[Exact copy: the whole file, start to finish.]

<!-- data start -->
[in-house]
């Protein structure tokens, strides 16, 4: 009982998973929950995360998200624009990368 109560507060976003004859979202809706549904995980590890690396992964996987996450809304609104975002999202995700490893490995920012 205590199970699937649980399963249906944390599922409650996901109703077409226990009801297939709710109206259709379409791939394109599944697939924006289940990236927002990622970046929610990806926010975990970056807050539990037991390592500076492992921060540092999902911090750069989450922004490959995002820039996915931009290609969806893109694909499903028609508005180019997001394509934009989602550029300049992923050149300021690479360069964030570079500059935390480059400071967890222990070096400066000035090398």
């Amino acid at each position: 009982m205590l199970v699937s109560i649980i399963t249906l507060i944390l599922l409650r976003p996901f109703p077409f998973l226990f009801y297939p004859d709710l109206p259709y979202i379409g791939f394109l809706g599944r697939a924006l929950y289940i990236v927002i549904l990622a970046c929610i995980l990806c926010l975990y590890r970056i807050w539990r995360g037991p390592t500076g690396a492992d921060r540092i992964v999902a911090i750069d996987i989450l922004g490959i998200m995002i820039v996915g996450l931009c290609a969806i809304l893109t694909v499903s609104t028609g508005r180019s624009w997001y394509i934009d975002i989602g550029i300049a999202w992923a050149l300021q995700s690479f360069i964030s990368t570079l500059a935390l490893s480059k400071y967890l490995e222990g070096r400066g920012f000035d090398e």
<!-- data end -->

[in-house]
């Protein structure tokens, strides 16, 4: 009982998973929950995360998200624009990368 109560507060976003004859979202809706549904995980590890690396992964996987996450809304609104975002999202995700490893490995920012 205590199970699937649980399963249906944390599922409650996901109703077409226990009801297939709710109206259709379409791939394109599944697939924006289940990236927002990622970046929610990806926010975990970056807050539990037991390592500076492992921060540092999902911090750069989450922004490959995002820039996915931009290609969806893109694909499903028609508005180019997001394509934009989602550029300049992923050149300021690479360069964030570079500059935390480059400071967890222990070096400066000035090398």
């Amino acid at each position: 009982m205590l199970v699937s109560i649980i399963t249906l507060i944390l599922l409650r976003p996901f109703p077409f998973l226990f009801y297939p004859d709710l109206p259709y979202i379409g791939f394109l809706g599944r697939a924006l929950y289940i990236v927002i549904l990622a970046c929610i995980l990806c926010l975990y590890r970056i807050w539990r995360g037991p390592t500076g690396a492992d921060r540092i992964v999902a911090i750069d996987i989450l922004g490959i998200m995002i820039v996915g996450l931009c290609a969806i809304l893109t694909v499903s609104t028609g508005r180019s624009w997001y394509i934009d975002i989602g550029i300049a999202w992923a050149l300021q995700s690479f360069i964030s990368t570079l500059a935390l490893s480059k400071y967890l490995e222990g070096r400066g920012f000035d090398e």